Investing In Our Youth
The vision of Investing In Our Youth is to create a healthy and safe community environment where all young people are valued and supported to reach their full potential.
Investing In Our Youth achieves the above vision by working with other community service organisations, the business sector, government and the wider community to generate ideas and facilitate projects, services and community plans that will foster the development of children and young people in the South West Region.
Investing In Our Youth could not operate without the time, energy and commitment of volunteer Board members. Members of the Investing In Our Youth board represent a range of disciplines and have a shared interest in collaborating to promote the healthy development of children and young people in the South West region. The conditions under which the organisation operates are detailed in the Investing in Our Youth Constitution.
Investing In Our Youth
CEO at WA Plantation Resources (WAPRES)
Ba Bus (Accounting and Public Practice)
South West Community Alcohol and Drug Service
Managing Director - Main Event Media
Nurse Manager - Community Health
The founding members aligned with a model of prevention and community mobilisation called ‘Communities That Care’. Communities That Care (CTC) was developed in the USA by Professor J. David Hawkins and Professor Richard F. Catalano, at the University of Washington, Seattle. The model identifies and addresses priority areas to promote healthy development before young people become involved in problem behaviours.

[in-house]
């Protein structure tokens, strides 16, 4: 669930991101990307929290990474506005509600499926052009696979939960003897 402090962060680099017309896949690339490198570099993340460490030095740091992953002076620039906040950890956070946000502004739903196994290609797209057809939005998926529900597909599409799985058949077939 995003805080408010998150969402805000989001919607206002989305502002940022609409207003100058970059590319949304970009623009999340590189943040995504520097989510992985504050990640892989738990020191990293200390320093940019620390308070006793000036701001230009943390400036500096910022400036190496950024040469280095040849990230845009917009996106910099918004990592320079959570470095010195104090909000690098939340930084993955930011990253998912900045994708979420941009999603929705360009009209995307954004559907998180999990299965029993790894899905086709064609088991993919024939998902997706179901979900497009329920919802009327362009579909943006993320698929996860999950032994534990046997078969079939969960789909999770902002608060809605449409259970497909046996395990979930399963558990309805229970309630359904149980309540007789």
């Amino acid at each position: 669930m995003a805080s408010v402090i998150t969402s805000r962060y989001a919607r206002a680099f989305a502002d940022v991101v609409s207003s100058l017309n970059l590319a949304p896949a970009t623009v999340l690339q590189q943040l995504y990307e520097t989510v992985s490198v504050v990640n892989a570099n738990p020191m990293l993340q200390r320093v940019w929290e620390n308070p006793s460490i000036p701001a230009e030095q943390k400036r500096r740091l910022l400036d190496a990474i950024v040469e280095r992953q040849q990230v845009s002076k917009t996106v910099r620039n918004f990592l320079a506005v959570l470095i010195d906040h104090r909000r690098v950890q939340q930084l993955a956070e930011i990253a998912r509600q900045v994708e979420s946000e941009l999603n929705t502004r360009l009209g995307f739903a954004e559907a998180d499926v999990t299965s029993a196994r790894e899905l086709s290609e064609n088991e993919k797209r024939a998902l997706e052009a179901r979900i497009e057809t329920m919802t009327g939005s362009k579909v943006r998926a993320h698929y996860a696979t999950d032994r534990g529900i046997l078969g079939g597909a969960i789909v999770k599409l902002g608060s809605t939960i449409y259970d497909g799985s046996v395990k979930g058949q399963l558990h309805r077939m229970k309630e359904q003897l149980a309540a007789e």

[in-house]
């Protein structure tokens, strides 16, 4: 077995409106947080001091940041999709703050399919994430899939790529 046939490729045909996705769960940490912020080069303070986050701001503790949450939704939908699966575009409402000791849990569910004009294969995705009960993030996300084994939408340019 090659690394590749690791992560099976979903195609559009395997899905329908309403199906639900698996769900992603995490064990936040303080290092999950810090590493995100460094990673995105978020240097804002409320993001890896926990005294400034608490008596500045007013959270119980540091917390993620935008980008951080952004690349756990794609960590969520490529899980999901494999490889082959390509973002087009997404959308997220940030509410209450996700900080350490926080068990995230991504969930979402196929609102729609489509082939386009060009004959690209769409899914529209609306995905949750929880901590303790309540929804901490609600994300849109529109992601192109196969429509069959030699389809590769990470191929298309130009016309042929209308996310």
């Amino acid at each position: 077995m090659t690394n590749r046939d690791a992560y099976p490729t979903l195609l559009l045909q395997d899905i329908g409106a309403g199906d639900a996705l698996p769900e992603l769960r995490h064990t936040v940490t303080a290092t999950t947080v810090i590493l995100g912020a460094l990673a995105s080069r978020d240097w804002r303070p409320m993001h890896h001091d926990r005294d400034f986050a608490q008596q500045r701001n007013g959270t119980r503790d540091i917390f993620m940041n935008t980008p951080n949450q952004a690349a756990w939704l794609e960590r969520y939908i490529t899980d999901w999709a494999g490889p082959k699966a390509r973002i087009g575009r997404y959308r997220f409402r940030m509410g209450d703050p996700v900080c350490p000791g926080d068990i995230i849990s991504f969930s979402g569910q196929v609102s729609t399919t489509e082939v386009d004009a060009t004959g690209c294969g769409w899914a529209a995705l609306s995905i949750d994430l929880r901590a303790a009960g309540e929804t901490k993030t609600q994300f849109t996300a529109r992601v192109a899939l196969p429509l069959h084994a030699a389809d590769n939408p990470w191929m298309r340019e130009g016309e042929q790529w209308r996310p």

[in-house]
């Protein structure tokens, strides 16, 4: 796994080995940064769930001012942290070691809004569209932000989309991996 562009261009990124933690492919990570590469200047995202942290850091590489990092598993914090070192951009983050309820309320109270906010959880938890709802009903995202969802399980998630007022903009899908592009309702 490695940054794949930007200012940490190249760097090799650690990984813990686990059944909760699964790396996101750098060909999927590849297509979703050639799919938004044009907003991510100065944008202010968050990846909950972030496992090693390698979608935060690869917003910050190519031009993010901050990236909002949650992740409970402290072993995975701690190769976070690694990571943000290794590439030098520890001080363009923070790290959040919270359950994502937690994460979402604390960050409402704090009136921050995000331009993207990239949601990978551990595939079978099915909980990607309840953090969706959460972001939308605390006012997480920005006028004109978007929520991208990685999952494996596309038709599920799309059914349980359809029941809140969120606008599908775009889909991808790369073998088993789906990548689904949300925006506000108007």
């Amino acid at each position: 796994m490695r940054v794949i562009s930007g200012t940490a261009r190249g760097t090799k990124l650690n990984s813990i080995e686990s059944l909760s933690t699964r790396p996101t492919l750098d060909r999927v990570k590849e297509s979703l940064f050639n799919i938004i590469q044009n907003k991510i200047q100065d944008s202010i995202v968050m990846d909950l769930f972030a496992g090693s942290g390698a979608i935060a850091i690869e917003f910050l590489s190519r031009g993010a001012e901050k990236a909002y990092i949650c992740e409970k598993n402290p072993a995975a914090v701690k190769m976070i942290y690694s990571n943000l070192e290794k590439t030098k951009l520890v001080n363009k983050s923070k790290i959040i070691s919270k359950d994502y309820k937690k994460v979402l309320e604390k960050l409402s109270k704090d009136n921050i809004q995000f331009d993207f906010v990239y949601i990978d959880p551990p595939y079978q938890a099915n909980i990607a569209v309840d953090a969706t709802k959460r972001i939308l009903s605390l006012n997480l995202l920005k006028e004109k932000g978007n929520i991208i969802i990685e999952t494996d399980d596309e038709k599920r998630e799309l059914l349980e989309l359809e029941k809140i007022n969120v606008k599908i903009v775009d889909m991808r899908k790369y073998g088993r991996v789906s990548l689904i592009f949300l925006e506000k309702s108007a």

There are two main theoretical strands that underpin this approach. Both are greatly influenced by writers in the discipline of social psychology. First, it is claimed that certain risk factors can be identified which are associated with particular types of problem behaviour. Risk factors are claimed to increase the chance that a child will grow into a young person or adult with one or more of the four problem behaviours: involvement in youth crime, drug abuse, teenage pregnancy, or school failure (Communities That Care, 1998). Second, the social developmental model of behaviour proposes that protective factors can buffer children and young people against the negative consequences of risk. Protective factors can include issues such as strengthening parental-child relationships, and giving children and young people the opportunities to be involved and valued in their families, schools and communities.
Investing In Our Youth is governed by a Board with representation from government and non-government sectors including health, welfare, education, local and regional government organisations and child and youth service networks. This executive decision making forum advocates for the needs of children, young families and young people in the South West Region as part of a process in which communities seek to reduce the risks facing children, young people and their families, and to enhance those elements that will protect them and promote their well-being.
Investing In Our Youth would like to acknowledge and pay respect to the Traditional Custodians and Elders of this land past, present and emerging; recognising their long history and cultural connection, their strength, resilience and capacity.
We acknowledge their special and unique place in our nation’s historical, cultural and linguistic identity.
Artwork by Troy Bennell for our HIPPY Bunbury – Collie program.Continue